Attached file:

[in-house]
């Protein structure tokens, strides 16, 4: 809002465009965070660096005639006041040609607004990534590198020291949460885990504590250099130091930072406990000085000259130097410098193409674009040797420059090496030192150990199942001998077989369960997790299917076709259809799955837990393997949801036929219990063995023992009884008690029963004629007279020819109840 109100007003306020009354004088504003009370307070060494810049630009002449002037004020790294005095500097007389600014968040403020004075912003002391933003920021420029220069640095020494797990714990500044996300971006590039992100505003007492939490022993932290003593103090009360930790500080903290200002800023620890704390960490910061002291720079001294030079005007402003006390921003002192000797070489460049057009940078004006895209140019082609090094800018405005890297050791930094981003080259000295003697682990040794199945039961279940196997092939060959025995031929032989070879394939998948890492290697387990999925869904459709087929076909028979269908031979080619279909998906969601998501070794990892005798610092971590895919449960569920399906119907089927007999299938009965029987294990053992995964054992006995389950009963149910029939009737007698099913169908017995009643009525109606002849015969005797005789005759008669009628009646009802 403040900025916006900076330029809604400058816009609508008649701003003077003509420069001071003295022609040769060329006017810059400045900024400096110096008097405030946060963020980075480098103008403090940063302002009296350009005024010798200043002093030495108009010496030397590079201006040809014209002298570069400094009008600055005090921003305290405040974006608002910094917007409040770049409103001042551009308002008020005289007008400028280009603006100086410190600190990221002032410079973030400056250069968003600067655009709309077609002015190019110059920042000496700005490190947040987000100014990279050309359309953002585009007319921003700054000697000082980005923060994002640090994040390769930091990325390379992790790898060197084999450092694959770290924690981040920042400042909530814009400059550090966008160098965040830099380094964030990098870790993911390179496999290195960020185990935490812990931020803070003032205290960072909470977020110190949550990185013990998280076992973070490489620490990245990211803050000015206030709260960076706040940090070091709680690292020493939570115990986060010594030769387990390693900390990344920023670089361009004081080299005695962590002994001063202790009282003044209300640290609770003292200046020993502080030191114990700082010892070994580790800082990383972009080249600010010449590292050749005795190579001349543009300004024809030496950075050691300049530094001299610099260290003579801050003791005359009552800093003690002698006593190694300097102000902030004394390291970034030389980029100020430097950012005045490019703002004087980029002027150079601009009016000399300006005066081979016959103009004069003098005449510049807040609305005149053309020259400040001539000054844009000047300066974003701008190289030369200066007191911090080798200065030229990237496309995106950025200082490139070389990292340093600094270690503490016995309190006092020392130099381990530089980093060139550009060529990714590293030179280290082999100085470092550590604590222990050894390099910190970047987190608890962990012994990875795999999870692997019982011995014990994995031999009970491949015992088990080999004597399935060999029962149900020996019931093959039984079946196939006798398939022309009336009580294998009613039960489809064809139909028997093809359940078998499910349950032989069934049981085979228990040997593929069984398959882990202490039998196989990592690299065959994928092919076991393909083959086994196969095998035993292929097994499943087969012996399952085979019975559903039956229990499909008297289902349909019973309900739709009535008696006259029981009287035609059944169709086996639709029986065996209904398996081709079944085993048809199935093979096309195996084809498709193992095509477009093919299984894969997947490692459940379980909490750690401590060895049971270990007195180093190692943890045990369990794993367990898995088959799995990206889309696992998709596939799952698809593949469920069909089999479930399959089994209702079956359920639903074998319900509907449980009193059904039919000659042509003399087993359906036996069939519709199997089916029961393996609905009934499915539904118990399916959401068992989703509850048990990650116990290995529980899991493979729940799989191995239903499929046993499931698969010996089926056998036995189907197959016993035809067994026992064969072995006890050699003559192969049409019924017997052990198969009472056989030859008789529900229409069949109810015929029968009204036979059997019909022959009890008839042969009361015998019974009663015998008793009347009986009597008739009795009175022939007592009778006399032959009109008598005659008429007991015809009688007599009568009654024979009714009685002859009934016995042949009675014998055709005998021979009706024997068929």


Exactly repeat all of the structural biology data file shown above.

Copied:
[in-house]
């Protein structure tokens, strides 16, 4: 809002465009965070660096005639006041040609607004990534590198020291949460885990504590250099130091930072406990000085000259130097410098193409674009040797420059090496030192150990199942001998077989369960997790299917076709259809799955837990393997949801036929219990063995023992009884008690029963004629007279020819109840 109100007003306020009354004088504003009370307070060494810049630009002449002037004020790294005095500097007389600014968040403020004075912003002391933003920021420029220069640095020494797990714990500044996300971006590039992100505003007492939490022993932290003593103090009360930790500080903290200002800023620890704390960490910061002291720079001294030079005007402003006390921003002192000797070489460049057009940078004006895209140019082609090094800018405005890297050791930094981003080259000295003697682990040794199945039961279940196997092939060959025995031929032989070879394939998948890492290697387990999925869904459709087929076909028979269908031979080619279909998906969601998501070794990892005798610092971590895919449960569920399906119907089927007999299938009965029987294990053992995964054992006995389950009963149910029939009737007698099913169908017995009643009525109606002849015969005797005789005759008669009628009646009802 403040900025916006900076330029809604400058816009609508008649701003003077003509420069001071003295022609040769060329006017810059400045900024400096110096008097405030946060963020980075480098103008403090940063302002009296350009005024010798200043002093030495108009010496030397590079201006040809014209002298570069400094009008600055005090921003305290405040974006608002910094917007409040770049409103001042551009308002008020005289007008400028280009603006100086410190600190990221002032410079973030400056250069968003600067655009709309077609002015190019110059920042000496700005490190947040987000100014990279050309359309953002585009007319921003700054000697000082980005923060994002640090994040390769930091990325390379992790790898060197084999450092694959770290924690981040920042400042909530814009400059550090966008160098965040830099380094964030990098870790993911390179496999290195960020185990935490812990931020803070003032205290960072909470977020110190949550990185013990998280076992973070490489620490990245990211803050000015206030709260960076706040940090070091709680690292020493939570115990986060010594030769387990390693900390990344920023670089361009004081080299005695962590002994001063202790009282003044209300640290609770003292200046020993502080030191114990700082010892070994580790800082990383972009080249600010010449590292050749005795190579001349543009300004024809030496950075050691300049530094001299610099260290003579801050003791005359009552800093003690002698006593190694300097102000902030004394390291970034030389980029100020430097950012005045490019703002004087980029002027150079601009009016000399300006005066081979016959103009004069003098005449510049807040609305005149053309020259400040001539000054844009000047300066974003701008190289030369200066007191911090080798200065030229990237496309995106950025200082490139070389990292340093600094270690503490016995309190006092020392130099381990530089980093060139550009060529990714590293030179280290082999100085470092550590604590222990050894390099910190970047987190608890962990012994990875795999999870692997019982011995014990994995031999009970491949015992088990080999004597399935060999029962149900020996019931093959039984079946196939006798398939022309009336009580294998009613039960489809064809139909028997093809359940078998499910349950032989069934049981085979228990040997593929069984398959882990202490039998196989990592690299065959994928092919076991393909083959086994196969095998035993292929097994499943087969012996399952085979019975559903039956229990499909008297289902349909019973309900739709009535008696006259029981009287035609059944169709086996639709029986065996209904398996081709079944085993048809199935093979096309195996084809498709193992095509477009093919299984894969997947490692459940379980909490750690401590060895049971270990007195180093190692943890045990369990794993367990898995088959799995990206889309696992998709596939799952698809593949469920069909089999479930399959089994209702079956359920639903074998319900509907449980009193059904039919000659042509003399087993359906036996069939519709199997089916029961393996609905009934499915539904118990399916959401068992989703509850048990990650116990290995529980899991493979729940799989191995239903499929046993499931698969010996089926056998036995189907197959016993035809067994026992064969072995006890050699003559192969049409019924017997052990198969009472056989030859008789529900229409069949109810015929029968009204036979059997019909022959009890008839042969009361015998019974009663015998008793009347009986009597008739009795009175022939007592009778006399032959009109008598005659008429007991015809009688007599009568009654024979009714009685002859009934016995042949009675014998055709005998021979009706024997068929």